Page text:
When Myles Davis found out about Milwaukee’s Summer Youth Internship Program — a component of the Mayor’s Earn & Learn Program that enables students to work for one of 13 city departments — he jumped at the opportunity.
“I was about to graduate from high school and I didn’t want to be broke during the summertime,” recalled Davis, who is currently a freshman who plans to major in musical theater at the University of Wisconsin–Milwaukee. “I needed some cash. I had just got my driver’s license and had to put gas in the car.”
It was spring of 2014 — a day before the application deadline — and Davis filled out the application online for one of the city jobs, which pay $7.50 per hour for 20 hours per week for eight weeks.
A week later, Davis said, he got a letter asking him to show up for an interview. He was offered a job in the city’s Public Works Department and took it. “Being broke was never an option for me.”
He also wanted to attend parties for friends who were moving out of the city.
“Just about everything to do costs money,” Davis said. “I was like, ‘You guys pay me weekly, so of course I’m going to get this job.’”
Davis said he believes he was offered the DPW job because he indicated that he was able to lift 100 pounds — something he became accustomed to doing after being “toughened up” by friends who were larger in stature.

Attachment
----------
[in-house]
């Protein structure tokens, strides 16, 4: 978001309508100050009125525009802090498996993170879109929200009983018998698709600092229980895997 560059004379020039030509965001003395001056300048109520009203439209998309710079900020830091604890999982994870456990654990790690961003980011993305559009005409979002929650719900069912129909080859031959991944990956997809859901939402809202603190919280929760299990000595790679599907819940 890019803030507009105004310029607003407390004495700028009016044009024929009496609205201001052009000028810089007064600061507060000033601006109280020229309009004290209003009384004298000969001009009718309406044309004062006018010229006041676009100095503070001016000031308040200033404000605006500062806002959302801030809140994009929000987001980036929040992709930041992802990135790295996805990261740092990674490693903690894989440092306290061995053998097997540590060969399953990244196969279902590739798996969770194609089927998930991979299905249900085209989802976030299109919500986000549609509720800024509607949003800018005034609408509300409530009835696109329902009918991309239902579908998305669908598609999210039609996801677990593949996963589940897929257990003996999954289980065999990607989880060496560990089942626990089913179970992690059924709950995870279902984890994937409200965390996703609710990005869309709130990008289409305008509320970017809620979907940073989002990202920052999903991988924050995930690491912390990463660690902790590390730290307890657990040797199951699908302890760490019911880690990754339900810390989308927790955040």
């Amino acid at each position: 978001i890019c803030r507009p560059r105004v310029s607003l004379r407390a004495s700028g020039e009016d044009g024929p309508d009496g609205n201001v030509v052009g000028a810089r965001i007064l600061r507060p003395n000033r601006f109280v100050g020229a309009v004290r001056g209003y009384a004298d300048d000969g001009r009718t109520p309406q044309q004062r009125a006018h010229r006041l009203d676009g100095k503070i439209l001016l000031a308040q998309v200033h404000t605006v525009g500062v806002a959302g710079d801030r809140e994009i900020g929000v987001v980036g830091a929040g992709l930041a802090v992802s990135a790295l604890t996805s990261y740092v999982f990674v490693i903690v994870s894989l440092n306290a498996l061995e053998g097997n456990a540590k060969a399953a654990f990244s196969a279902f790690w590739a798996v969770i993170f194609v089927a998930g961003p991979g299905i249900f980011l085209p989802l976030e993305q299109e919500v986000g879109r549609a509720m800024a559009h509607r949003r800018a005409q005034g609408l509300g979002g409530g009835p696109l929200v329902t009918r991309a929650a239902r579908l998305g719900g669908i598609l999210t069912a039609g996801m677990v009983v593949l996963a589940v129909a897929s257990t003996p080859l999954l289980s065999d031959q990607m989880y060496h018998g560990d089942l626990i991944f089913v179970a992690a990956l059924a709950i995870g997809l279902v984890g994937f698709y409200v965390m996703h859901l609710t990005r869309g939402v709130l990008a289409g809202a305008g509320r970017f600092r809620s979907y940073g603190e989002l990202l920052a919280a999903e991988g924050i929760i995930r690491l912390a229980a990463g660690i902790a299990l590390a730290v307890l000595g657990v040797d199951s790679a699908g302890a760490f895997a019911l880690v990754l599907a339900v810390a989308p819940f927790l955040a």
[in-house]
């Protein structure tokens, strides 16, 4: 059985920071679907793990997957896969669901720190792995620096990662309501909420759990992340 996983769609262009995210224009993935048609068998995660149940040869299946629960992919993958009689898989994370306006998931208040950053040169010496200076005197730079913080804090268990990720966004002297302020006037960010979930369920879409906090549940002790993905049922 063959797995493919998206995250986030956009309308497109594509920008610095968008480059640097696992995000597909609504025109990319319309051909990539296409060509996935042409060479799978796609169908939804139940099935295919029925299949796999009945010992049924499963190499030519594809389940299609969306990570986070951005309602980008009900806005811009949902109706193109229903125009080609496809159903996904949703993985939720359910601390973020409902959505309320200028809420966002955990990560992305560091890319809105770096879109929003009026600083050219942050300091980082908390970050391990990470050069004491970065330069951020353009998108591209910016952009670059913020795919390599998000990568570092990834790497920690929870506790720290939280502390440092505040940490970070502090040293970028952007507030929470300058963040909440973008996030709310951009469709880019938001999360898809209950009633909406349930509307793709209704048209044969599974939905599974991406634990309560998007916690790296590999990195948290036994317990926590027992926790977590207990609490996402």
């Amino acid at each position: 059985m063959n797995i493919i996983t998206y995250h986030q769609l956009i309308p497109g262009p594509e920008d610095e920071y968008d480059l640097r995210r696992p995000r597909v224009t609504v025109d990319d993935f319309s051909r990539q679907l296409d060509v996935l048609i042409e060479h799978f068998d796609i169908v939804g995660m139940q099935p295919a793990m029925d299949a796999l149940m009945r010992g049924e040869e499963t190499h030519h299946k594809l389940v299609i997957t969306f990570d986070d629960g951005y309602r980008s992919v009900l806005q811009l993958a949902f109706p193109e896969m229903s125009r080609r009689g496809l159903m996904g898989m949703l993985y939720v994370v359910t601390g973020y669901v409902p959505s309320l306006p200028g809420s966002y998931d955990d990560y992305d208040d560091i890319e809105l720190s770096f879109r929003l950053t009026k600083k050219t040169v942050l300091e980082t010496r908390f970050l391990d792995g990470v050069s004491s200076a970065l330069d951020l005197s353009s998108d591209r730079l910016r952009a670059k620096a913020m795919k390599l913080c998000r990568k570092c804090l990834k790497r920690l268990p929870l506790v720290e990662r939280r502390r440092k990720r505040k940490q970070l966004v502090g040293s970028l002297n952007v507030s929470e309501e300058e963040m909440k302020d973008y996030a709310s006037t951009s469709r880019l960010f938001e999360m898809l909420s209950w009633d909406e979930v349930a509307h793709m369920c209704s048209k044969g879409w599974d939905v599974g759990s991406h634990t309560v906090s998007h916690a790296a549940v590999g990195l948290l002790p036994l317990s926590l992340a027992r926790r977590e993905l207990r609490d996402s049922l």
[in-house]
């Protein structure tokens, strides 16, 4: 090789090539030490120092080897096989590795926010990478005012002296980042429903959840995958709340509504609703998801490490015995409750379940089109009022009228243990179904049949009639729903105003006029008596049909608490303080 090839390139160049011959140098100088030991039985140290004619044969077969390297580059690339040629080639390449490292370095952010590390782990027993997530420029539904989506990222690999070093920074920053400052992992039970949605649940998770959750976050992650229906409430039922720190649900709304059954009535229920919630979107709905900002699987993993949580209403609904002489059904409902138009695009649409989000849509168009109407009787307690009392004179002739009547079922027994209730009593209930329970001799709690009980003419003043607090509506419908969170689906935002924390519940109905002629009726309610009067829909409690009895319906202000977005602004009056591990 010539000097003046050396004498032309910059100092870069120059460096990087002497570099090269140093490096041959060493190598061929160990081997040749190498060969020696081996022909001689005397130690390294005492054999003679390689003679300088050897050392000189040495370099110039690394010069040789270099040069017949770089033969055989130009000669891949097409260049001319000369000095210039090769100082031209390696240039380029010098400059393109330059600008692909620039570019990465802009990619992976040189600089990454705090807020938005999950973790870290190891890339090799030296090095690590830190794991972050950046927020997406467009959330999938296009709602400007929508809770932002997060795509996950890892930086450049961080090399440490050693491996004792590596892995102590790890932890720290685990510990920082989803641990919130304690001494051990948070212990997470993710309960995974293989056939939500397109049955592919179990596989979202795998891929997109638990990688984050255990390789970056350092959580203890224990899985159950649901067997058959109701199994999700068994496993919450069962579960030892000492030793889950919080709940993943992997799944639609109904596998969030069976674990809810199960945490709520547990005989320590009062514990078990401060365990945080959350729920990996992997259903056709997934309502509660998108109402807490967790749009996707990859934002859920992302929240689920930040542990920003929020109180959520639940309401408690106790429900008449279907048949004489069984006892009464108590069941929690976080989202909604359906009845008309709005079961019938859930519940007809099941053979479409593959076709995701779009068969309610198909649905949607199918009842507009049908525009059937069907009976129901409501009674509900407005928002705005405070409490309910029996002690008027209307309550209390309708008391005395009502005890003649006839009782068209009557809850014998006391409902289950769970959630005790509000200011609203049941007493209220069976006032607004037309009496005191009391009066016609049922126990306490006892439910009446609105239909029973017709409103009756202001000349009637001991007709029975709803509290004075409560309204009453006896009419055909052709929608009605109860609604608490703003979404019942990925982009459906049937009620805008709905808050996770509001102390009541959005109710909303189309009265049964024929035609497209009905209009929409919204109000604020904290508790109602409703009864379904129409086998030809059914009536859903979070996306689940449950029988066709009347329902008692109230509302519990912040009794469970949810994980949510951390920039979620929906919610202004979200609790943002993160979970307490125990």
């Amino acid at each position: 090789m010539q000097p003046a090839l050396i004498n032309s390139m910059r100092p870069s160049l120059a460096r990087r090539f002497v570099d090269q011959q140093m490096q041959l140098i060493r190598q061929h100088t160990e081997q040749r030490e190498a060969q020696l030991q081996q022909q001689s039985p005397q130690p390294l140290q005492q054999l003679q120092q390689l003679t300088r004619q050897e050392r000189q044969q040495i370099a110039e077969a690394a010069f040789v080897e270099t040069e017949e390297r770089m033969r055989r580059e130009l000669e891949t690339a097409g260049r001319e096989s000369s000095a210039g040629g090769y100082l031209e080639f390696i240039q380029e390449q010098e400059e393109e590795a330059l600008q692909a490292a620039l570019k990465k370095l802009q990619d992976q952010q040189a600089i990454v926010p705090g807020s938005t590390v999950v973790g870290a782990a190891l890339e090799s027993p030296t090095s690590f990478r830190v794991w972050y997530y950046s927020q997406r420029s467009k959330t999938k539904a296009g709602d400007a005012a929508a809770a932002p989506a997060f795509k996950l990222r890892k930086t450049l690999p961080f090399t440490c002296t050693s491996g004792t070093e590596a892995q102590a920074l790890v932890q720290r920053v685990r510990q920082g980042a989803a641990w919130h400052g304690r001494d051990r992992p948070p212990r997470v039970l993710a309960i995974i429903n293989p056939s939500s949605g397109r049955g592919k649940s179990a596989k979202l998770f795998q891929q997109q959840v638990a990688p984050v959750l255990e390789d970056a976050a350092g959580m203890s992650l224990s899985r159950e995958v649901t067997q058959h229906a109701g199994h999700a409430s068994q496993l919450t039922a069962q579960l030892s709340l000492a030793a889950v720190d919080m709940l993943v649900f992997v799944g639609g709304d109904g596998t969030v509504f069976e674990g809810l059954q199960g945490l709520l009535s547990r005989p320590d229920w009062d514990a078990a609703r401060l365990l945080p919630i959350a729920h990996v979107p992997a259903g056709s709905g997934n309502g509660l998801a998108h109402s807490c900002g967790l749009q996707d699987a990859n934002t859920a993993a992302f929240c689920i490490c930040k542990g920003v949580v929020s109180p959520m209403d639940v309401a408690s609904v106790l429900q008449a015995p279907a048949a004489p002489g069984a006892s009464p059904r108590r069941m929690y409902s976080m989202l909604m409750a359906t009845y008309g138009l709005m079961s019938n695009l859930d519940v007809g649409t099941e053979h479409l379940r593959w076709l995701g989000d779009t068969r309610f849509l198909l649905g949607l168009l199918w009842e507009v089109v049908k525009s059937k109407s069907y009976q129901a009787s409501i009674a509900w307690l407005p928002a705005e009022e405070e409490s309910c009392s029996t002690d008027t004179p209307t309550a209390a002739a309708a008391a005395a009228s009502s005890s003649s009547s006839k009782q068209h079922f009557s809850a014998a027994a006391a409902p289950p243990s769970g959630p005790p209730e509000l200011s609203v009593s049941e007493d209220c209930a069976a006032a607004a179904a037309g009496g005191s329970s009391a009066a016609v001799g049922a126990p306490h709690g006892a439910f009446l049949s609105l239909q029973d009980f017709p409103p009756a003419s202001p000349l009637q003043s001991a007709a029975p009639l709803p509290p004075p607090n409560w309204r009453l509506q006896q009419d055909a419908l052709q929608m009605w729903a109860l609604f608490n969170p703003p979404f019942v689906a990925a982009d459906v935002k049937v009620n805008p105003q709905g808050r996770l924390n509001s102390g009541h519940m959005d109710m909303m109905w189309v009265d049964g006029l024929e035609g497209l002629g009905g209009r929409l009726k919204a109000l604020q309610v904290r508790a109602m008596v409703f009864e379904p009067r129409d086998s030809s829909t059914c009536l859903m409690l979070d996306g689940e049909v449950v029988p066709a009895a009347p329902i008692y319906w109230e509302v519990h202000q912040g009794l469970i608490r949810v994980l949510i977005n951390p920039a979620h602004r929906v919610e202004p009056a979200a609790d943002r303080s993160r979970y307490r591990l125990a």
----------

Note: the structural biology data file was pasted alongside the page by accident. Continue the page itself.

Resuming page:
Davis put his strength to work delivering garbage bins and hauling trash. The heaviest thing he lifted was the base of a portable basketball court stand.
“Me and one other guy had to drag it along,” Davis said. “I’m not even gonna lie. It was extremely heavy.”
Davis, who cleaned bridges and streets, got a tough on-the-job lesson when he had to paint some of those cryptic marks on streets that let construction workers know where to avoid pipes underground.
One time, he said, he “messed up.”
“I thought every corner got an arrow because that’s what the pattern was,” Davis said. “Unfortunately for me, I had to go back out there and remove it because it could have messed up some pipe that was underground.”
The work experience also gave Davis — an aspiring R&B singer named after jazz great Miles Davis — a unique glimpse at Milwaukee’s dire employment situation.
As he sported a bright neon green vest, work ID and safety goggles, steel-toe boots, gloves and “busted” jeans, people began to view Davis as everything from a symbol of hope to a potential source of spare change.
“This one guy stopped and started clapping for me and said there’s hope for Milwaukee because young African-American men are working for the city and trying to fix it up and what not,” Davis said.
The city — once a destination of the great migration of African Americans from the South because of its bustling manufacturing economy — is now a post-industrial city with one of the lowest employment rates for black men in the country.
“I also saw a lot of people asking me for change and stuff,” Davis said. “I see that on a daily basis anyway, but it’s not as bad as when I was working for the city.
“I was outside about 95 percent of the time
and there’d always be like 10 people asking me for change, people that don’t have jobs and what not,” Davis said. “It was kind of crazy.”
Those are some lessons learned from summer work that Davis will never forget.
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